28 November 2018: Strong resistance to the Regional Comprehensive Economic Partnership (RCEP) from both civil society and domestic industry in India has caused their Government to commission a study on potential gains or losses to its economy from the “free” trade deal, writes Banikinkar Pattanayak. Comprehensive studies are not frequently conducted before or after countries sign such trade agreements, so the move is welcomed by many.
Regional Comprehensive Economic Partnership (RCEP)
26 November 2018: Indonesian health specialist Eva Novi Karina has warned of the possible dangers to public health in Indonesia and other developing countries if the Regional Comprehensive Economic Partnership (RCEP) trade deal is signed.
15 November 2018: RCEP Ministers from 16 countries meeting in Singapore have confirmed in a statement that they will miss the deadline of finishing the agreement in 2018, and that talks will continue in 2019. The statement says that seven of twenty chapters of the agreement have been completed.
The Regional comprehensive Economic Partnership talks between China, India, Japan, South Korea, Australia, New Zealand and the 10 ASEAN countries, covering half the world’s population, began in 2012 and have missed many deadlines.
September 4, 2018: The public statement of RCEP Ministers from 16 countries following their meeting last week welcomed plans to achieve a package of certain targets in the negotiations by the end of 2018, but gave no details about what those targets were.
This is consistent with the secrecy and lack of accountability of these negotiations. The only hints of the issues were in media reports.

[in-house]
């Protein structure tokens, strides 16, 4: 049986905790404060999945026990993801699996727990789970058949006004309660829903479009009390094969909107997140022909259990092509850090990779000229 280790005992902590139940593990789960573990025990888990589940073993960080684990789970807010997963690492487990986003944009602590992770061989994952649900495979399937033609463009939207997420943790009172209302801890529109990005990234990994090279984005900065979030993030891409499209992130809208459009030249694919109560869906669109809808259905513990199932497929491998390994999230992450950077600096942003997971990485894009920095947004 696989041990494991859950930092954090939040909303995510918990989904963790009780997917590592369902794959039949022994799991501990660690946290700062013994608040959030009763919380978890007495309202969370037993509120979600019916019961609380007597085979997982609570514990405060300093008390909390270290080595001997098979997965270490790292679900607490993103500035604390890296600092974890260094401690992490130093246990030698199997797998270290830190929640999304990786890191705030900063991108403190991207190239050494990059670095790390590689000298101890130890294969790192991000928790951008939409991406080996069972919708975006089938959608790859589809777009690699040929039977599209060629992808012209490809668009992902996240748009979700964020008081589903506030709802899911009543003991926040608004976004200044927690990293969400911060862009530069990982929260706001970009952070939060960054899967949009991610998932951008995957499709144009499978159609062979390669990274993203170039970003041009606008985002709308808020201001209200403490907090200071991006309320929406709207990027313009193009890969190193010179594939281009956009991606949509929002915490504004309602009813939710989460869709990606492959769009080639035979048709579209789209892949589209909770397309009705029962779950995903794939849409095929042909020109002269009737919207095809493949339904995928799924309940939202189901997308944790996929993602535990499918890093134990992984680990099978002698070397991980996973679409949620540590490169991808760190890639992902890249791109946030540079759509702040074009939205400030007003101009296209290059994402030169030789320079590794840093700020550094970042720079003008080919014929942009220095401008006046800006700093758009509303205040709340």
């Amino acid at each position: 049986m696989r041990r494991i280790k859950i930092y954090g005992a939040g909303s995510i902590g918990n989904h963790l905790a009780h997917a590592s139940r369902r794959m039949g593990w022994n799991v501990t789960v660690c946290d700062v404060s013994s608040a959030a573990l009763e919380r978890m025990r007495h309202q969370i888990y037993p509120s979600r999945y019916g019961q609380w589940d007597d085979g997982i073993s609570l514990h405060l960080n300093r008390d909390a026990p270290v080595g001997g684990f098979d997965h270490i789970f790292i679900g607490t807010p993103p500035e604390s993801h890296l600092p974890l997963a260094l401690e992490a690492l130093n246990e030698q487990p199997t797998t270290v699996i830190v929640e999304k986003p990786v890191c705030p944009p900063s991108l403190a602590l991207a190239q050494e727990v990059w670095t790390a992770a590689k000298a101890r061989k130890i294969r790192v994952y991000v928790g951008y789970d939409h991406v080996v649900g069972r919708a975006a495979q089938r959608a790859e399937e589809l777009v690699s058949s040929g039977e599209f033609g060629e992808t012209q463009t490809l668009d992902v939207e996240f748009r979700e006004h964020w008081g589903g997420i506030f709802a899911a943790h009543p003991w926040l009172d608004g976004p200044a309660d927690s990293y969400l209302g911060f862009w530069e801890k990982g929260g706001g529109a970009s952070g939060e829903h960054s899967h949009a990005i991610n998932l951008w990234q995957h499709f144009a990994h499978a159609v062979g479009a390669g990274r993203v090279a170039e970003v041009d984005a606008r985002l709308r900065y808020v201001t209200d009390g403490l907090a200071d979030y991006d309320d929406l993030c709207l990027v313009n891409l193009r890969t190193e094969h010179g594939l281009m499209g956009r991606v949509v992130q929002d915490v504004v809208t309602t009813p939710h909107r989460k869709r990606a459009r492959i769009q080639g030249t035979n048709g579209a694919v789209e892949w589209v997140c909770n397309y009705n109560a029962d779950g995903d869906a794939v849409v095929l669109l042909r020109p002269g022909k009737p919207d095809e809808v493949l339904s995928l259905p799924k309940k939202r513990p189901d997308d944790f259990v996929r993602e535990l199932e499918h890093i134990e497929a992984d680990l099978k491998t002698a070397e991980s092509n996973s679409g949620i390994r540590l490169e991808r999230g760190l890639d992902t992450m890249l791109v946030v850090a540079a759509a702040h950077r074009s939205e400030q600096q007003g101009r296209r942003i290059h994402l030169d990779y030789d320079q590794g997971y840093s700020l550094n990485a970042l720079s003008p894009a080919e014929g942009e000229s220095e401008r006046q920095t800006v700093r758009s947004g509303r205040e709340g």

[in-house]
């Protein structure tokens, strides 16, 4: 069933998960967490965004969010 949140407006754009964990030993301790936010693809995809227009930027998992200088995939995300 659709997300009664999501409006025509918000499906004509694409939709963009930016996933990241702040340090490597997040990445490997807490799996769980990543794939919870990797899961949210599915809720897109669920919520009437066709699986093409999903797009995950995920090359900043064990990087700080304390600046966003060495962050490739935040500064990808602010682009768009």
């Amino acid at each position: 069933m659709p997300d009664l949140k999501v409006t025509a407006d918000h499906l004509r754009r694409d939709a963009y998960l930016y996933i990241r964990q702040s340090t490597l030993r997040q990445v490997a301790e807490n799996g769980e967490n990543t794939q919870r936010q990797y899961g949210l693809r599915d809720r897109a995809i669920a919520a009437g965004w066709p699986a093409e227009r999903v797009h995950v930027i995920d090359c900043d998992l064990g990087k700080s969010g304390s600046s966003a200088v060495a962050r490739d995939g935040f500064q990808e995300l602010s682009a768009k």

July 31, 2018: The twenty-third round of the 16-nation Regional Comprehensive Economic Partnership talks over 10 days in Bangkok managed to resolve two more chapters, one on customs procedures and trade facilitation and one on government procurement. This means only four out of twenty chapters have be agreed, but there is still pressure to complete the deal by the end of the year.
July 23, 2018: As RCEP negotiators meet in Bangkok, Leena Manghaney from Doctors without Borders (MSF) writes in the Bangkok Post that, after six years and 23 rounds of negotiations, Japan and South Korea are still proposing stronger monopolies in addition to the standard 20 year monopoly for new medicines.
July 20, 2018: The Jakarta Post reports that an expert study by the Trans National Institute has found that the Regional Comprehensive Economic Partnership trade talks between 16 Asia-Pacific countries* since 2012 have failed transparency and public participation tests. The international assessment finds there has been a failure to release draft texts, no independent social economic and environmental impact assessments and corporate interests have had privileged access to influence negotiations while members of Parliament and the public do not have such access.
July 11, 2018: As the next round of negotiations in the Regional Comprehensive Economic Partnership gets underway in Bangkok, the main dynamic is resistance by India to tariff reduction demands by Australia and New Zealand, and to medicine monopoly demands by Japan and South Korea. The RCEP involves the 10 ASEAN countries, plus China, India, Japan, South Korea, Australia and New Zealand.
July 3, 2018: Last Sunday, Regional Comprehensive Economic Partnership trade ministers met in Tokyo in an effort to maintain political momentum to reach an agreement by the end of 2018. Japanese Prime Minister Shinzo Abe tried to take the initiative in the RCEP away from ASEAN as desperation deepens about the mounting trade war initiated by US President Donald Trump.